Before the digital age, moving house consisted of just the material items in a person’s life and maybe a new phone line. However, there are now more things to consider such as broadband speeds. In fact, 38% of millennials check the broadband speed before they move into a new flat share, but that seems to be as far as their digital audits go.

“When moving to a rented apartment, make sure that you change router and network passwords. If there are some smart home devices, also check how they are being managed and who can operate them,” suggests David Jacoby, Senior Security Researcher, Kaspersky.

Online dating is a serious cause for concern amongst millennials too. Virtual dates have exploded during lockdown, according to the CEO of, as people look for love during difficult times. With millennials becoming more aware of their digital security in 2020, 61% say they are concerned about how the increase in their online dating will sabotage their security.

Due to the fact, they share the internet with their flat mates, a third of millennials (33%) worry about the security and safety of their devices. Meanwhile, 36% admit to knowing they should be doing more to strengthen their digital privacy, but it has not been prioritized. In fact, when asked if they had ever been hacked, 12% of millennials weren’t even sure how they’d know if they had been.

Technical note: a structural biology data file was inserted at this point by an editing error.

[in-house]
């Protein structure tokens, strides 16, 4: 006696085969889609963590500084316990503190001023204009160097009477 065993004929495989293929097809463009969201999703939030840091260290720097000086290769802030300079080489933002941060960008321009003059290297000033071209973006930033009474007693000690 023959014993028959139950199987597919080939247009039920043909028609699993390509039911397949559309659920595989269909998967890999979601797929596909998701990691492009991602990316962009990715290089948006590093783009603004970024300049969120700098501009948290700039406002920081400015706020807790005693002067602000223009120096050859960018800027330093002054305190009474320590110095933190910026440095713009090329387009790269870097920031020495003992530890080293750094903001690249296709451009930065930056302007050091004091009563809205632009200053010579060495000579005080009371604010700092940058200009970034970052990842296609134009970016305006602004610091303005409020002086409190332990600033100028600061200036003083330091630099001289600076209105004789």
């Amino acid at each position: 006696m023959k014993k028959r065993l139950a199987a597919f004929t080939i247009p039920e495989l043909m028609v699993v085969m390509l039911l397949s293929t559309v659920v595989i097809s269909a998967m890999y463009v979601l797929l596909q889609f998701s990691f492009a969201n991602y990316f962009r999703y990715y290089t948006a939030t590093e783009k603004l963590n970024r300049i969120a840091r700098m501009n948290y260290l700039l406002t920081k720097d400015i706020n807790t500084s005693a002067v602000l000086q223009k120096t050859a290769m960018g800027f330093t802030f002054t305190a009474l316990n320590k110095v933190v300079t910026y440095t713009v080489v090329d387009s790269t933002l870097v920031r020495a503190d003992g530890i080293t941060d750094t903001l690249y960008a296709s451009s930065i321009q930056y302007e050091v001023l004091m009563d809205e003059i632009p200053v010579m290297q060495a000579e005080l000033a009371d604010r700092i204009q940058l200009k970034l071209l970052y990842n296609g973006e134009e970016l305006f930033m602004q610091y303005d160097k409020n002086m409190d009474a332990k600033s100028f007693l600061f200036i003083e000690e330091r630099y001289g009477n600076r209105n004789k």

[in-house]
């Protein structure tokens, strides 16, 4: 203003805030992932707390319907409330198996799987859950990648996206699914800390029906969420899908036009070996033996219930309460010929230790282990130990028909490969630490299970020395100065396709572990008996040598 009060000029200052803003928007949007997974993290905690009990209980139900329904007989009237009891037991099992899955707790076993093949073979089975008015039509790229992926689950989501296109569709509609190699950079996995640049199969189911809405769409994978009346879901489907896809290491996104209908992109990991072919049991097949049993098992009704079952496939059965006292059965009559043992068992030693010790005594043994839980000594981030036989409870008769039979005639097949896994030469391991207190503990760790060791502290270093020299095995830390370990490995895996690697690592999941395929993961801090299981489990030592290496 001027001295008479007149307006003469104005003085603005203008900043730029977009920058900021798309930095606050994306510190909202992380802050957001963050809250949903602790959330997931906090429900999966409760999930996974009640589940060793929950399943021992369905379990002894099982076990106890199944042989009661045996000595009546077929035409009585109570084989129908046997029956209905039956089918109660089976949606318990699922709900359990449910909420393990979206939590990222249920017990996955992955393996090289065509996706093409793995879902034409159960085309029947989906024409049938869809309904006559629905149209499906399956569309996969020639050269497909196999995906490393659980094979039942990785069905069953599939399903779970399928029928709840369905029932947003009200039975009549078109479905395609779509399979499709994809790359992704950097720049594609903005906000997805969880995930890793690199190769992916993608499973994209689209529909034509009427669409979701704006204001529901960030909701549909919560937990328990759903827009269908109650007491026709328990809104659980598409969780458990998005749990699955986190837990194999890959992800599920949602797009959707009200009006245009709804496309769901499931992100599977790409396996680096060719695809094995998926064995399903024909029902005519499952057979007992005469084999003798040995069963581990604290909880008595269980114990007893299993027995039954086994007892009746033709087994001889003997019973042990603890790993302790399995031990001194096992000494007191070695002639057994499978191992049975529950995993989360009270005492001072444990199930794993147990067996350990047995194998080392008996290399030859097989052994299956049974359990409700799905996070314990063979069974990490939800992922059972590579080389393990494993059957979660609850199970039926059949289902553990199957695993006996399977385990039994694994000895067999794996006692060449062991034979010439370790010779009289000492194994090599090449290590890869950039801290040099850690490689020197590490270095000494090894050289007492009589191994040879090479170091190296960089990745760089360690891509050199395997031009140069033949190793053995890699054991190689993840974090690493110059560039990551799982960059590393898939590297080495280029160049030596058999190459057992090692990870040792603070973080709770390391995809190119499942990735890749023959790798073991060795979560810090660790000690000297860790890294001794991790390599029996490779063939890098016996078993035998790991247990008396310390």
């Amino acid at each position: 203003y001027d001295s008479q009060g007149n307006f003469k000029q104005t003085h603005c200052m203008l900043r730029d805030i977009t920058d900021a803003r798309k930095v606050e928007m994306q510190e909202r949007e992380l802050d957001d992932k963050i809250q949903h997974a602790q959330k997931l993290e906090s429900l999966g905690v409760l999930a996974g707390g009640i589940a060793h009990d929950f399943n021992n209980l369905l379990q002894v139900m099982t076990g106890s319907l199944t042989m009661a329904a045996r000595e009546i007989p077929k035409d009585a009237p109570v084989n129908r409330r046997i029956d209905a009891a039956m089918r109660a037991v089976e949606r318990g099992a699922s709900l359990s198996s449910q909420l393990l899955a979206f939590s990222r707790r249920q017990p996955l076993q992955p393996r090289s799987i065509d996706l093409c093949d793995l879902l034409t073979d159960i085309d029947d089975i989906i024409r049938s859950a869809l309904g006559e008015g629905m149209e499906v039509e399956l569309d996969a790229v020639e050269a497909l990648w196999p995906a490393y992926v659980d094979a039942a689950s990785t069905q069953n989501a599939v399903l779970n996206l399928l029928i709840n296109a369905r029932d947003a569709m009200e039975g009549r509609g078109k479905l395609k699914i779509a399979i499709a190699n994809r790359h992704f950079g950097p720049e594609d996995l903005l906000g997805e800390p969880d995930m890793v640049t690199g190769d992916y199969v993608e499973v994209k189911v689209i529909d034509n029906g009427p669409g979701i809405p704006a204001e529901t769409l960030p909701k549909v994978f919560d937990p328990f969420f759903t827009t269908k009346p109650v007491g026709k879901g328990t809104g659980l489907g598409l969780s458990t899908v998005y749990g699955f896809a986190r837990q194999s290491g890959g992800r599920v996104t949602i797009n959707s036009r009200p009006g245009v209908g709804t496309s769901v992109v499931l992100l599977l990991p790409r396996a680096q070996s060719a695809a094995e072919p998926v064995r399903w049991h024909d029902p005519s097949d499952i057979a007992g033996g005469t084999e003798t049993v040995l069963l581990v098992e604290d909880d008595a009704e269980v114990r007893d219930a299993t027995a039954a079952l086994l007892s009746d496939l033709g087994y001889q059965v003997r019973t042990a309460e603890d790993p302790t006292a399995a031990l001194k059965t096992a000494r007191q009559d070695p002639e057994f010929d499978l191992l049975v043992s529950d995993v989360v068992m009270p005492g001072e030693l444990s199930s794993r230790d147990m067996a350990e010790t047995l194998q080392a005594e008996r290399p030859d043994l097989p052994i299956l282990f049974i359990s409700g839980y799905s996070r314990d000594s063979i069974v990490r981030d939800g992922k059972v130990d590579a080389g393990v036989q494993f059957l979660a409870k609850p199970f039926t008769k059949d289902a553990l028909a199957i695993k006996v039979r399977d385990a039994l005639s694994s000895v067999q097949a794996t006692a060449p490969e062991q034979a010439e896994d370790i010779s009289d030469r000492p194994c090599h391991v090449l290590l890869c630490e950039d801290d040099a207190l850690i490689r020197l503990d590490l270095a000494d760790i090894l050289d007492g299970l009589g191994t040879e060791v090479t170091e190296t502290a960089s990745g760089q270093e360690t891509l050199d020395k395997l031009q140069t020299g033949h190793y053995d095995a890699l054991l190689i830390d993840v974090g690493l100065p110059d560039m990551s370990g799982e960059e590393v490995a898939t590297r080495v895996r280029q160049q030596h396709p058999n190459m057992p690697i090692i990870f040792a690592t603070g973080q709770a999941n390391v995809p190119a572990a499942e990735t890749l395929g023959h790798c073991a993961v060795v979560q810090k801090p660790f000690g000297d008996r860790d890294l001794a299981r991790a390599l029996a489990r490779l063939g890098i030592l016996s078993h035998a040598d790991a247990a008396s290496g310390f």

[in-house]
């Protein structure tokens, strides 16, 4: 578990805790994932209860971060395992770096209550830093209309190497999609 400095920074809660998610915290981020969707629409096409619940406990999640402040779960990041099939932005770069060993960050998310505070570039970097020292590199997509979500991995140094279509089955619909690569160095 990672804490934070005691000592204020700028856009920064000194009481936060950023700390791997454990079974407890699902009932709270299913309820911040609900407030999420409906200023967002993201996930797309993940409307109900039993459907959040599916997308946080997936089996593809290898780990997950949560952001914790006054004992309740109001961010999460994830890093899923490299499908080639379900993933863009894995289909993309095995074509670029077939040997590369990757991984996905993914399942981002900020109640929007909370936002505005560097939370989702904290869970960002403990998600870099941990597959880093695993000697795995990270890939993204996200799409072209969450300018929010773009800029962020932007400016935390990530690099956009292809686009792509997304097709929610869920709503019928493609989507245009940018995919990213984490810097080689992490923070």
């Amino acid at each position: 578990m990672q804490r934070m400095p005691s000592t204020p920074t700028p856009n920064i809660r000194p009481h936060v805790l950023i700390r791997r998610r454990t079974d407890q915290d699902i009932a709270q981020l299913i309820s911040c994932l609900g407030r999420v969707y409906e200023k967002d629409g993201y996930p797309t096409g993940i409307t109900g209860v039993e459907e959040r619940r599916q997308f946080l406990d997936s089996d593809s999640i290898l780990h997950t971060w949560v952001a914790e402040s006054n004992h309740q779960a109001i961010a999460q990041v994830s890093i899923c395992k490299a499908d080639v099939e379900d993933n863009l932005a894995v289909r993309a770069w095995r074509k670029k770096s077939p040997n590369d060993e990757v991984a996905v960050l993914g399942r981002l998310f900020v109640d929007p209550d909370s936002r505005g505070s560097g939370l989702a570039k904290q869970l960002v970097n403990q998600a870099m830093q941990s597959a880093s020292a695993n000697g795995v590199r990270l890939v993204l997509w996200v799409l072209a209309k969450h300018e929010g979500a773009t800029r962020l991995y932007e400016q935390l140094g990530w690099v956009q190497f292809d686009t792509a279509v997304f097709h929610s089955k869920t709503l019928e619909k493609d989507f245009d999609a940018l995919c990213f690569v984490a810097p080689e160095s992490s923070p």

2020 has changed millennial attitudes to security. Millennials now believe that more needs to be done to protect themselves online, and almost half (49%) feel that working from home has made them more aware of their digital security. 49% of millennials now run regular anti-virus scans on each of their devices, and over half of millennials (52%) run only official trustworthy apps from official stores such as App Store or Google Play.

Over a third (37%) of millennials doubt, they are of enough interest to cybercriminals to be attacked.

Kaspersky Home Squad member, David Jacoby, Senior Security Researcher, Kaspersky says: “Many people think that they are not interesting to a cybercriminal, but we constantly see news about data breaches and widespread phishing campaigns stealing valuable personal data from ‘normal’ people. Some cybercriminals may target specific people when they are planning a big attack on a business, for example, and this can be any person in an organization. Other cybercriminals launch massive attacks, for example, with the aim of stealing as much personal data as possible to sell on the dark market. Cybercriminals use various psychological tricks to make people open phishing emails and click on suspicious links, so it’s crucial to take on some simple cybersecurity rules that will protect your valuable data.”